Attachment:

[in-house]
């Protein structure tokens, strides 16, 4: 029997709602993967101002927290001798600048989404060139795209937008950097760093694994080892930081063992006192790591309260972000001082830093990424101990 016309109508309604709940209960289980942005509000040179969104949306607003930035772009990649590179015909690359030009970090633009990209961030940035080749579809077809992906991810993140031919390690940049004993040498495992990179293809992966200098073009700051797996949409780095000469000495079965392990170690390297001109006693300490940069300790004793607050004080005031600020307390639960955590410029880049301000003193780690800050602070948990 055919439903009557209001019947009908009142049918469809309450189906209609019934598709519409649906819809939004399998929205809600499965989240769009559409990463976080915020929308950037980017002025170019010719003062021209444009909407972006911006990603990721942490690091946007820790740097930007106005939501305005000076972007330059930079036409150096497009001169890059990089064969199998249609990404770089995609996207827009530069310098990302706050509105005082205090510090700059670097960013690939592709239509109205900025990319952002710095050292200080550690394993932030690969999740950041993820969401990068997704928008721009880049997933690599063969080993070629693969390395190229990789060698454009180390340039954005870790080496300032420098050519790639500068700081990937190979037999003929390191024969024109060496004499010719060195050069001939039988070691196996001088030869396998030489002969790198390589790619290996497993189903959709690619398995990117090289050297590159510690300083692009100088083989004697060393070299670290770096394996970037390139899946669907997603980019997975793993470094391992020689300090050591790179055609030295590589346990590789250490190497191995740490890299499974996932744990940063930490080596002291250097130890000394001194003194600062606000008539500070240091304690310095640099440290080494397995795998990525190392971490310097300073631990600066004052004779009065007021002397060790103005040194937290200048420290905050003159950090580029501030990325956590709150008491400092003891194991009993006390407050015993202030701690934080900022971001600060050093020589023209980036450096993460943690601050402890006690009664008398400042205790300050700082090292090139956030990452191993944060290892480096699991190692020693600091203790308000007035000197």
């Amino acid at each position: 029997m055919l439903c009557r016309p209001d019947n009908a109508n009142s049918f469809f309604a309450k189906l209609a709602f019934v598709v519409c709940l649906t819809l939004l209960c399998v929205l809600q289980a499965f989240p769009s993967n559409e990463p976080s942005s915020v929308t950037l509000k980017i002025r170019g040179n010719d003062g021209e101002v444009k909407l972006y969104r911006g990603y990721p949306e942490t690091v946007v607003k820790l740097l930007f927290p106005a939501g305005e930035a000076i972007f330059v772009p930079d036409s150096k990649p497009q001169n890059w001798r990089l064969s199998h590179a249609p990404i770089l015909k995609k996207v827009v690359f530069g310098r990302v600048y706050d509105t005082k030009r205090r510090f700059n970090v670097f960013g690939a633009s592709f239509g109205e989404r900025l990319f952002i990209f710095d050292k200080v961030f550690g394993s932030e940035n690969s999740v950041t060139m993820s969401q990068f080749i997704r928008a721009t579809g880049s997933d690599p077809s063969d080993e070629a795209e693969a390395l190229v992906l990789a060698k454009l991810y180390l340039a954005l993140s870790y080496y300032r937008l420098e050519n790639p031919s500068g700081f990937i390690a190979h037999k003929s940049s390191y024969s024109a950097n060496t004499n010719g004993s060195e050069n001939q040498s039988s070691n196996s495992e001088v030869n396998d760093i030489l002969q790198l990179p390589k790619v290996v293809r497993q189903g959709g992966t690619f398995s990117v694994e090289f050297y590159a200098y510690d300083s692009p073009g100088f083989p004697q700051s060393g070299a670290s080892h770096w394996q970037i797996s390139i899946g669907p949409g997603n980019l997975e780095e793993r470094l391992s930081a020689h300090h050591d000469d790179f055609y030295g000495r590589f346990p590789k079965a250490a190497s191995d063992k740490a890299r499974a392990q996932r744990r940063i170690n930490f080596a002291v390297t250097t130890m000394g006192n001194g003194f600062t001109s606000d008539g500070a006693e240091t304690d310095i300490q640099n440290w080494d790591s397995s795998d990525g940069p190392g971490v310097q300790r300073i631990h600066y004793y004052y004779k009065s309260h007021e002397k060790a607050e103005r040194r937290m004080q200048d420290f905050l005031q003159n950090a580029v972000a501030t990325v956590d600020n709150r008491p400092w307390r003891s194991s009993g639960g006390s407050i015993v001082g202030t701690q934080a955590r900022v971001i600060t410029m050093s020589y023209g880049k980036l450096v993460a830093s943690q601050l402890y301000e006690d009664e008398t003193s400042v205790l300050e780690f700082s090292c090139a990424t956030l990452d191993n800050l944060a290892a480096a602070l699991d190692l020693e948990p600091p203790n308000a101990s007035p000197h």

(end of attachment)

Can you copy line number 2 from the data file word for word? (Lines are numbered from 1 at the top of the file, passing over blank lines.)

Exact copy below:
């Protein structure tokens, strides 16, 4: 029997709602993967101002927290001798600048989404060139795209937008950097760093694994080892930081063992006192790591309260972000001082830093990424101990 016309109508309604709940209960289980942005509000040179969104949306607003930035772009990649590179015909690359030009970090633009990209961030940035080749579809077809992906991810993140031919390690940049004993040498495992990179293809992966200098073009700051797996949409780095000469000495079965392990170690390297001109006693300490940069300790004793607050004080005031600020307390639960955590410029880049301000003193780690800050602070948990 055919439903009557209001019947009908009142049918469809309450189906209609019934598709519409649906819809939004399998929205809600499965989240769009559409990463976080915020929308950037980017002025170019010719003062021209444009909407972006911006990603990721942490690091946007820790740097930007106005939501305005000076972007330059930079036409150096497009001169890059990089064969199998249609990404770089995609996207827009530069310098990302706050509105005082205090510090700059670097960013690939592709239509109205900025990319952002710095050292200080550690394993932030690969999740950041993820969401990068997704928008721009880049997933690599063969080993070629693969390395190229990789060698454009180390340039954005870790080496300032420098050519790639500068700081990937190979037999003929390191024969024109060496004499010719060195050069001939039988070691196996001088030869396998030489002969790198390589790619290996497993189903959709690619398995990117090289050297590159510690300083692009100088083989004697060393070299670290770096394996970037390139899946669907997603980019997975793993470094391992020689300090050591790179055609030295590589346990590789250490190497191995740490890299499974996932744990940063930490080596002291250097130890000394001194003194600062606000008539500070240091304690310095640099440290080494397995795998990525190392971490310097300073631990600066004052004779009065007021002397060790103005040194937290200048420290905050003159950090580029501030990325956590709150008491400092003891194991009993006390407050015993202030701690934080900022971001600060050093020589023209980036450096993460943690601050402890006690009664008398400042205790300050700082090292090139956030990452191993944060290892480096699991190692020693600091203790308000007035000197």